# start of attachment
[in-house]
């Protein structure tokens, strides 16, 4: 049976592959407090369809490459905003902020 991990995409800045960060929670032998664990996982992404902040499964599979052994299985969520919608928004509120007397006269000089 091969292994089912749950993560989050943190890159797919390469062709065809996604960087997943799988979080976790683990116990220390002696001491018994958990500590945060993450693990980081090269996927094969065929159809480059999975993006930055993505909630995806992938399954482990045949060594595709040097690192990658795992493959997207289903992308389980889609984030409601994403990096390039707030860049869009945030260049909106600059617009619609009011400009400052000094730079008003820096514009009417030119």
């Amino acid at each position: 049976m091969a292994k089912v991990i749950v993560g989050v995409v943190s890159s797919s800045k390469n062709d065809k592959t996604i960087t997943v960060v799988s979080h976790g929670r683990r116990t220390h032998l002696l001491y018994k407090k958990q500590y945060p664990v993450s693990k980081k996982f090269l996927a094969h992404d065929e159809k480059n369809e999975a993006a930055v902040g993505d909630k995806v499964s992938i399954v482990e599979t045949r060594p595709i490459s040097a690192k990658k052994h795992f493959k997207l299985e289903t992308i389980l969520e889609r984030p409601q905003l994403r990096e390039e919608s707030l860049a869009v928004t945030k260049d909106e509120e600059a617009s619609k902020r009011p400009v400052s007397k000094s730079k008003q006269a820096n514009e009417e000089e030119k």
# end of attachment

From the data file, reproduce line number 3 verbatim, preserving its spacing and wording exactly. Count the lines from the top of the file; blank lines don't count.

């Amino acid at each position: 049976m091969a292994k089912v991990i749950v993560g989050v995409v943190s890159s797919s800045k390469n062709d065809k592959t996604i960087t997943v960060v799988s979080h976790g929670r683990r116990t220390h032998l002696l001491y018994k407090k958990q500590y945060p664990v993450s693990k980081k996982f090269l996927a094969h992404d065929e159809k480059n369809e999975a993006a930055v902040g993505d909630k995806v499964s992938i399954v482990e599979t045949r060594p595709i490459s040097a690192k990658k052994h795992f493959k997207l299985e289903t992308i389980l969520e889609r984030p409601q905003l994403r990096e390039e919608s707030l860049a869009v928004t945030k260049d909106e509120e600059a617009s619609k902020r009011p400009v400052s007397k000094s730079k008003q006269a820096n514009e009417e000089e030119k």